Ralph Peer of Okeh records the music of Fiddlin' John Carson in an empty loft in Atlanta. Carson's record becomes a regional hit and convinces Peer that there is an untapped market for "hillbilly" music.
The Barn Dance Format Launches
The show that will become the Grand Ole Opry radio "barn dance" program begins its run on WSM radio out of Nashville, Tennessee. It will grow to be the most popular and important program of its kind and launch the careers of many of country music's biggest stars
The Queen of Country Music is Born
Virginia Hensley, who will later be called Patsy Cline, is born in Winchester, VA. She will become the most influential female country artist of all time.
Rose-Acuff Publishing Company Forms in Nashville
Fred Rose and the singer Roy Acuff form the Nashville-based country music publishing company Acuff-Rose, helping to permanently re-center of the country music business in Nashville, Tennessee.
Billboard Recognizes "Folk" Music
The year's first issue of Billboard magazine introduces a "folk" chart that mixes country, jazz, and blues.
Bluegrass Comes into its Own
Lester Flatt and Earl Scruggs join Bill Monroe's Blue Grass Boys, beginning the band's most famous incarnation and marking the coming of age of the bluegrass style Monroe pioneered.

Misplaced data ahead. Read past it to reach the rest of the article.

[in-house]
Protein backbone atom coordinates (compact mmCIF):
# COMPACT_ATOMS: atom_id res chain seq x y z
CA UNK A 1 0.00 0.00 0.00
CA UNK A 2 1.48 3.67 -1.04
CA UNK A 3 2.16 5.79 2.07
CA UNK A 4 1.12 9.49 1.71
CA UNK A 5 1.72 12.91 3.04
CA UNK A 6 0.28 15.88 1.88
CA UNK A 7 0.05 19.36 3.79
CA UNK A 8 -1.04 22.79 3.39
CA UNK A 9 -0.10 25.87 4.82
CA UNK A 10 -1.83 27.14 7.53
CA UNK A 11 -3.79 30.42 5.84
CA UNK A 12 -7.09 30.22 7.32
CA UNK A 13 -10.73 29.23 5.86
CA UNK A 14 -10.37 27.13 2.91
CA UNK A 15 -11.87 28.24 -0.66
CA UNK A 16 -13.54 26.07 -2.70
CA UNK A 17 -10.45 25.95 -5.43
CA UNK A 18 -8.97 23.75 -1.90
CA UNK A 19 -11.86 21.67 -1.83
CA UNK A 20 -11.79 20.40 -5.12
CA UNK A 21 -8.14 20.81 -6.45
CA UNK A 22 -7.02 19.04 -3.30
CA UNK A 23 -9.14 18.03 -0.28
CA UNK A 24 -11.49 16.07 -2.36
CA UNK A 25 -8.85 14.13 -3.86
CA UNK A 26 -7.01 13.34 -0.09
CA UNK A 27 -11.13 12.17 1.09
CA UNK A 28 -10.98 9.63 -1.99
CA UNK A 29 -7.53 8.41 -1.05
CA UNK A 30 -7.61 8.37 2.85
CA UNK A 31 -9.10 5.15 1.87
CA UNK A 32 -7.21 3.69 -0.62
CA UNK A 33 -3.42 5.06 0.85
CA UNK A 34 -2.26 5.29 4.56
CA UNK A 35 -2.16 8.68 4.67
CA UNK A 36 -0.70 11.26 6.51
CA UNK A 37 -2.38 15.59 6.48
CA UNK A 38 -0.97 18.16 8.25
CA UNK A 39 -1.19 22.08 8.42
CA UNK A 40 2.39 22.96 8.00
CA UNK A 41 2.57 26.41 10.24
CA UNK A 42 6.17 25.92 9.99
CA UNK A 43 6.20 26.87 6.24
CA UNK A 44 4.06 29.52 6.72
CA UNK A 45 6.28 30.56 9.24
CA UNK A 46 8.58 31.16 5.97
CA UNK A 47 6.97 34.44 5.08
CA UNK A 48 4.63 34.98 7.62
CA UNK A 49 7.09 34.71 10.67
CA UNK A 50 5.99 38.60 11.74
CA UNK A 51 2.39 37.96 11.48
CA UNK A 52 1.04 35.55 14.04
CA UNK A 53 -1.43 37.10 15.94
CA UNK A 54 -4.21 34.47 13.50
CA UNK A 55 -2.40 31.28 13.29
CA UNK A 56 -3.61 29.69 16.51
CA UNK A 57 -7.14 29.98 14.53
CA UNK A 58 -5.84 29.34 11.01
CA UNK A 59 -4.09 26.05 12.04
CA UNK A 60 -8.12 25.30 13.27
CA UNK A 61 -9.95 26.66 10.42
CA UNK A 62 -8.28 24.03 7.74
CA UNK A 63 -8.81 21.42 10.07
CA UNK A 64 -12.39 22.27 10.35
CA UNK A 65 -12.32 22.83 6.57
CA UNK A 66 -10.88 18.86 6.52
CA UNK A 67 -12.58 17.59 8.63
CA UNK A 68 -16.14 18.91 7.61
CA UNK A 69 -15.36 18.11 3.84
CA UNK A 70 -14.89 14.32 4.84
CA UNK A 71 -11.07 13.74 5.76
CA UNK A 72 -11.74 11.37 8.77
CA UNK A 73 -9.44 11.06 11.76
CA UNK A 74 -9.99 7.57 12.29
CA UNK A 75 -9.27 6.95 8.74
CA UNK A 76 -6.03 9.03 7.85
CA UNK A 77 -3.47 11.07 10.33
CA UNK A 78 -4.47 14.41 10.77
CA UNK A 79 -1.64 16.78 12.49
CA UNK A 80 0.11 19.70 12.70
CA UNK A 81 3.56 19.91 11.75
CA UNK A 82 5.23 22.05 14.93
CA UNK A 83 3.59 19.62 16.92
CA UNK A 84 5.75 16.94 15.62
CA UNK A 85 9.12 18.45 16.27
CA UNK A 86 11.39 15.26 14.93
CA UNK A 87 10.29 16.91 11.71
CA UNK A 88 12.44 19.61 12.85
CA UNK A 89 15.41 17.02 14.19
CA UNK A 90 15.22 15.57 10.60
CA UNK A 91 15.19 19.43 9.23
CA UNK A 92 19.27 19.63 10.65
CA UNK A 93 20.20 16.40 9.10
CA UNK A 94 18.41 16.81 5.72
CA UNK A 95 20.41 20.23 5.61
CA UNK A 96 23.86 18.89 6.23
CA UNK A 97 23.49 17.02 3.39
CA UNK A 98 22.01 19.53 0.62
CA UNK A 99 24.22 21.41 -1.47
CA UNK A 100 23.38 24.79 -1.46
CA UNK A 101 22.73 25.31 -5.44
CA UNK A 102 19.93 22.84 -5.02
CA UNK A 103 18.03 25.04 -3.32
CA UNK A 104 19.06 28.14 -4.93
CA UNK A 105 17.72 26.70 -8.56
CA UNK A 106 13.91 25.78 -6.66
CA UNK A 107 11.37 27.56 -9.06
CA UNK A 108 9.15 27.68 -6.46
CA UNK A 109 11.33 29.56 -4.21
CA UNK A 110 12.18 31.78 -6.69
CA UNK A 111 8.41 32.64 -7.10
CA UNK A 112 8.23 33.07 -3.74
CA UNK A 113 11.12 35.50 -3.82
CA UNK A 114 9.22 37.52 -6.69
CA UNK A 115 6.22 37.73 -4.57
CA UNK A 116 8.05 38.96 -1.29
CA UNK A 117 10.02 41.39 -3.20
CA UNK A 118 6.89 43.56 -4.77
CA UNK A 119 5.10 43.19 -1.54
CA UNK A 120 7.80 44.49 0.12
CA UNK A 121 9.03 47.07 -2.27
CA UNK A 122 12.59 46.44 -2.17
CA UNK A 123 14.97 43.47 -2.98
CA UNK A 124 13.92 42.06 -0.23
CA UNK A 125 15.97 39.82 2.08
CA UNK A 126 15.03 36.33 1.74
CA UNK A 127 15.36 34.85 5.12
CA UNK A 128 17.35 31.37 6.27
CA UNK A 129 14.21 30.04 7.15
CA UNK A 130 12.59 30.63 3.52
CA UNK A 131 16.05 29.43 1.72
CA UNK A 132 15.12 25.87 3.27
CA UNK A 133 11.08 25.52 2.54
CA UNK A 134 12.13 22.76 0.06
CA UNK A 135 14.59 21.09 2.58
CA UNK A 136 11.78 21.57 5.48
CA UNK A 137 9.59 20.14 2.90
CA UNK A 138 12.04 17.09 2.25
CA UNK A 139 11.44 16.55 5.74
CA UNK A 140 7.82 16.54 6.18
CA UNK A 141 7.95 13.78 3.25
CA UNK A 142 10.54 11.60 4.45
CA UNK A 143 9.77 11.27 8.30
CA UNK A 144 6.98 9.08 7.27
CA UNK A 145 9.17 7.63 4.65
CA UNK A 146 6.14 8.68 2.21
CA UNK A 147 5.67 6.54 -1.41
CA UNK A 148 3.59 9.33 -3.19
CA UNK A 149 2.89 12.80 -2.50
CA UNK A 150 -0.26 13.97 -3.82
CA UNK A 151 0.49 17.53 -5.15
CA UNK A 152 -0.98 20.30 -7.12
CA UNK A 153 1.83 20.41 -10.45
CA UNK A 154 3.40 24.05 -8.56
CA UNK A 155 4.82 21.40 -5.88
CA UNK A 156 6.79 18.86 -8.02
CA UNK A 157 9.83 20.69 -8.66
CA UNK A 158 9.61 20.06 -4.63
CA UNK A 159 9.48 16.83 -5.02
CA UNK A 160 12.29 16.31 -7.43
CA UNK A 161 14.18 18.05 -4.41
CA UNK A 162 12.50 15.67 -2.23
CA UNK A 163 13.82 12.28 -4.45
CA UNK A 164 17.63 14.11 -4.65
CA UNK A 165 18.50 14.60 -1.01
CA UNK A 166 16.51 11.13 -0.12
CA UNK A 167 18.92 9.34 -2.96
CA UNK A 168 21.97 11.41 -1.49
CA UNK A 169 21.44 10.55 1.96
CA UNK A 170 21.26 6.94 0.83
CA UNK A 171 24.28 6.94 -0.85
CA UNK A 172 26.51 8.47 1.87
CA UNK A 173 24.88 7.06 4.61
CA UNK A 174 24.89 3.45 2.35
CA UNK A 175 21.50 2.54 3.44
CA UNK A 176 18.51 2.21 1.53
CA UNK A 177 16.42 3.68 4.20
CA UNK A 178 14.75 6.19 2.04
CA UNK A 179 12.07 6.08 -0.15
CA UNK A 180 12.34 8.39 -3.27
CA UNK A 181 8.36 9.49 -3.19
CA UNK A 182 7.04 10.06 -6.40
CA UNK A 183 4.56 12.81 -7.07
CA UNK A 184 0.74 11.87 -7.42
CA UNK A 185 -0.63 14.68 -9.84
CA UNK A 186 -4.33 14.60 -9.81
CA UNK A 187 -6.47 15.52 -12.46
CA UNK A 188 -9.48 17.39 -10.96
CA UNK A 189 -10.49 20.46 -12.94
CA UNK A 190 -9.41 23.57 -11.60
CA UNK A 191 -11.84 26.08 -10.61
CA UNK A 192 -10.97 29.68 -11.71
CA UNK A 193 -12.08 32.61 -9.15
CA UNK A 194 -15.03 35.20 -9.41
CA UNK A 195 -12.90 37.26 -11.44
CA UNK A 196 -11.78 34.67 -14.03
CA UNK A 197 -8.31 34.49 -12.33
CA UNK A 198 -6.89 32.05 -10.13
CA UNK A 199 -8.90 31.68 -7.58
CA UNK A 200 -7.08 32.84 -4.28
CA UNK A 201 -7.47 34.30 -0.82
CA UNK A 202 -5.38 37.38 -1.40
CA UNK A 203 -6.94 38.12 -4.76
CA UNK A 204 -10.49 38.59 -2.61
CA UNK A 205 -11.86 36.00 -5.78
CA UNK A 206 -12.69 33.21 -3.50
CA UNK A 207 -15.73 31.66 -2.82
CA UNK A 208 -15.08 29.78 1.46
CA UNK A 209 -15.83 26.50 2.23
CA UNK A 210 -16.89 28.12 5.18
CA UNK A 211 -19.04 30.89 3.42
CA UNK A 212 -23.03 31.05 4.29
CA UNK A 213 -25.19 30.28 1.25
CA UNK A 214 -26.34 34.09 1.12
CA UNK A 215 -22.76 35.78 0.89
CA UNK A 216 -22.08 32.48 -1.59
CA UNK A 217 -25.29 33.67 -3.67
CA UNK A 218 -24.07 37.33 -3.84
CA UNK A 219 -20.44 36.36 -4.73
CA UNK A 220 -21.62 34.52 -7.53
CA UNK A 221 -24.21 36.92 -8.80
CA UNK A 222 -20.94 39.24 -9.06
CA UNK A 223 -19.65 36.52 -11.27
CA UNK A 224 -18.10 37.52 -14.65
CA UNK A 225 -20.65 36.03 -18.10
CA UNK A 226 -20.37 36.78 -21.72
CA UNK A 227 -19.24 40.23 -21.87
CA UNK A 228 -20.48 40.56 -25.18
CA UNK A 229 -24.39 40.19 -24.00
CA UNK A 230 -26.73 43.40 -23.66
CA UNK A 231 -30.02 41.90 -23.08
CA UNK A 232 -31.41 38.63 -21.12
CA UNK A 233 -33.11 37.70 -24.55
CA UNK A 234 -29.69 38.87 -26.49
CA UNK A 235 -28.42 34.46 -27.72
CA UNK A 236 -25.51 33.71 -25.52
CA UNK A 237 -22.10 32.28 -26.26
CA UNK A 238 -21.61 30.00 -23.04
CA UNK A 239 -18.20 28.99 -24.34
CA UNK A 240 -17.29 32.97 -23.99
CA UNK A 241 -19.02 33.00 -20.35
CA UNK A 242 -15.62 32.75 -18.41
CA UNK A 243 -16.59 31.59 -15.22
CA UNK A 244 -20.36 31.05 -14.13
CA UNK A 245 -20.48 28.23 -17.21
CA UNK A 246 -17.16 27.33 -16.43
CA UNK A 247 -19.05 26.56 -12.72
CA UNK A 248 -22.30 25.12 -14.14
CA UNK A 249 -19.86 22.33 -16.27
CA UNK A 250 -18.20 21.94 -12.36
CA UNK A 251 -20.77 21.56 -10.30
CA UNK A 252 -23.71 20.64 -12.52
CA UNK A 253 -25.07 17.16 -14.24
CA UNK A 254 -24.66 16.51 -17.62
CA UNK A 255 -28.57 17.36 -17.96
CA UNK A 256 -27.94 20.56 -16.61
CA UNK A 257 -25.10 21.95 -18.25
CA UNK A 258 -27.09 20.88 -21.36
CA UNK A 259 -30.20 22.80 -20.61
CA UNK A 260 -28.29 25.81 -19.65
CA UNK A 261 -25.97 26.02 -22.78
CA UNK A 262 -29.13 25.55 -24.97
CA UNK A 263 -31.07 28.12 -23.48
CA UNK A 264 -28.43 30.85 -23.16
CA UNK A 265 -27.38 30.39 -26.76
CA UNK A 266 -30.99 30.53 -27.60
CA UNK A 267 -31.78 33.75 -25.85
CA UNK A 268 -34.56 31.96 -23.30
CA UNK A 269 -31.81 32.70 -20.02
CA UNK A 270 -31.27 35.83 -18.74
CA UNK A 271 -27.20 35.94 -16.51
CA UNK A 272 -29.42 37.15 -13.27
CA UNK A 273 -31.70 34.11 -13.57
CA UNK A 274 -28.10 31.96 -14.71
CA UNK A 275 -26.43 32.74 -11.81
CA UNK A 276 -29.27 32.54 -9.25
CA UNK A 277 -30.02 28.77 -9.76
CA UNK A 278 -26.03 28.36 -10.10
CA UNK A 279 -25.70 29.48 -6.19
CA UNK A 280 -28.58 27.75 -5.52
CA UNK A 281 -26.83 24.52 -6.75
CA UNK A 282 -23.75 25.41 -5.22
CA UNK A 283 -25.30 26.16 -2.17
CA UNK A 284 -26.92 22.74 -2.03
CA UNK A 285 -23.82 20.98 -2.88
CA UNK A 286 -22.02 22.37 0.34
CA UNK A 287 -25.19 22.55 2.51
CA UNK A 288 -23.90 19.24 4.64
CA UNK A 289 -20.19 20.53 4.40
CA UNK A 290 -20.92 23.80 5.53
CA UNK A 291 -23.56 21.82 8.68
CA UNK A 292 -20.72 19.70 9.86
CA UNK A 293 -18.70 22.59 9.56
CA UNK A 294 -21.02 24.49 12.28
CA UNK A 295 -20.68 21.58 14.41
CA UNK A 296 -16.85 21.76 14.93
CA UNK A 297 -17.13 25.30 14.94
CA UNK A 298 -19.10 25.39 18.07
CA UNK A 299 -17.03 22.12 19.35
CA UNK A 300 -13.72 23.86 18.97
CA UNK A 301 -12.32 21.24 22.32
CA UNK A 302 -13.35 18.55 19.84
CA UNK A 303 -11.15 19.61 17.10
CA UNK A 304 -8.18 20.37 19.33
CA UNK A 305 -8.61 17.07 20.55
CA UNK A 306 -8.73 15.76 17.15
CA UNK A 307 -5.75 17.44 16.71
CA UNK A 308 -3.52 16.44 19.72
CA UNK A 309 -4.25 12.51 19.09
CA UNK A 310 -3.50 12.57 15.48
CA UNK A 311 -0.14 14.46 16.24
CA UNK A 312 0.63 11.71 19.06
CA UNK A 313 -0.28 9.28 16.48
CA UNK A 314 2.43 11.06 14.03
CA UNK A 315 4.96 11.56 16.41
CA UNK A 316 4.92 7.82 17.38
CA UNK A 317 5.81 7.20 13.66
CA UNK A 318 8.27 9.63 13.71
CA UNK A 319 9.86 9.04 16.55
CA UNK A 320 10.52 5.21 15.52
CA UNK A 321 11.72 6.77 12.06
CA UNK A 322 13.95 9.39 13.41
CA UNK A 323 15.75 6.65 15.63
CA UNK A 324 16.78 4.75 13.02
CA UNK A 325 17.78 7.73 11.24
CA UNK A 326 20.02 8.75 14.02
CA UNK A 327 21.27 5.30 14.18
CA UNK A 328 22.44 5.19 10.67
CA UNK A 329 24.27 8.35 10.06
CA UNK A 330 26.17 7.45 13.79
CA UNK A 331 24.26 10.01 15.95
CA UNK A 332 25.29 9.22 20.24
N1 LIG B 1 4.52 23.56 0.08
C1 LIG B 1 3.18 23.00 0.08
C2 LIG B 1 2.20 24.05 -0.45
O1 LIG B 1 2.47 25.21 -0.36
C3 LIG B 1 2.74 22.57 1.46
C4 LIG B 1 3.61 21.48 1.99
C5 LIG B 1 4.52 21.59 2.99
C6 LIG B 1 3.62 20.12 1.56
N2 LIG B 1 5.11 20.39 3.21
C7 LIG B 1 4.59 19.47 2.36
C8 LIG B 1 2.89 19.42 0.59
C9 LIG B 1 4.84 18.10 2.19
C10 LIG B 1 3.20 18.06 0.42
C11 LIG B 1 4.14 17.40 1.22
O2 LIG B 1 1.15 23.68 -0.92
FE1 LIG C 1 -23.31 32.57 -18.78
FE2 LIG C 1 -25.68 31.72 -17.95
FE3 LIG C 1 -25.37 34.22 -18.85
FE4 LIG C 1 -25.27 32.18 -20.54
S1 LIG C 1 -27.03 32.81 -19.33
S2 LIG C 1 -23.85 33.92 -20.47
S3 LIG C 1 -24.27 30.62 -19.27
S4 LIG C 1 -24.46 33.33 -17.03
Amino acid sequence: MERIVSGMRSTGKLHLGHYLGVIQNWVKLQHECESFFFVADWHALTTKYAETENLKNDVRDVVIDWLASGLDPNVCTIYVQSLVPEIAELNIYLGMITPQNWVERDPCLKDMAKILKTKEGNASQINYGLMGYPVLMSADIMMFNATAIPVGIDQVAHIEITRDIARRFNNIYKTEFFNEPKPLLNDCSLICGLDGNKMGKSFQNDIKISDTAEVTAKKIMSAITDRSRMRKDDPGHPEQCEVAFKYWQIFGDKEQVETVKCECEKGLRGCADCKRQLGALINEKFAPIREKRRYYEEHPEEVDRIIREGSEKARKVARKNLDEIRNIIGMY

Cash Records for Sun
Late in 1954, Johnny Cash does his first recording sessions at Sun, singing "Wide Open Road" and "You're My Baby," both self-written. Cash will make a tremendous career in country music by largely following his own muse.
Country Music Hall of Fame is Established
The Country Music Hall of Fame is established. It's first three inductees are Jimmie Rodgers, Fred Rose, and Hank Williams.
Dolly Parton Debuts
Dolly Parton releases her first records, "Happy Birthday, Baby" and the tongue-in-cheek "Dumb Blonde."
Racial Violence Closes the Opry
Several Opry performances are cancelled for fear of racial violence in Nashville after the assassination of Dr. Marin Luther King, Jr.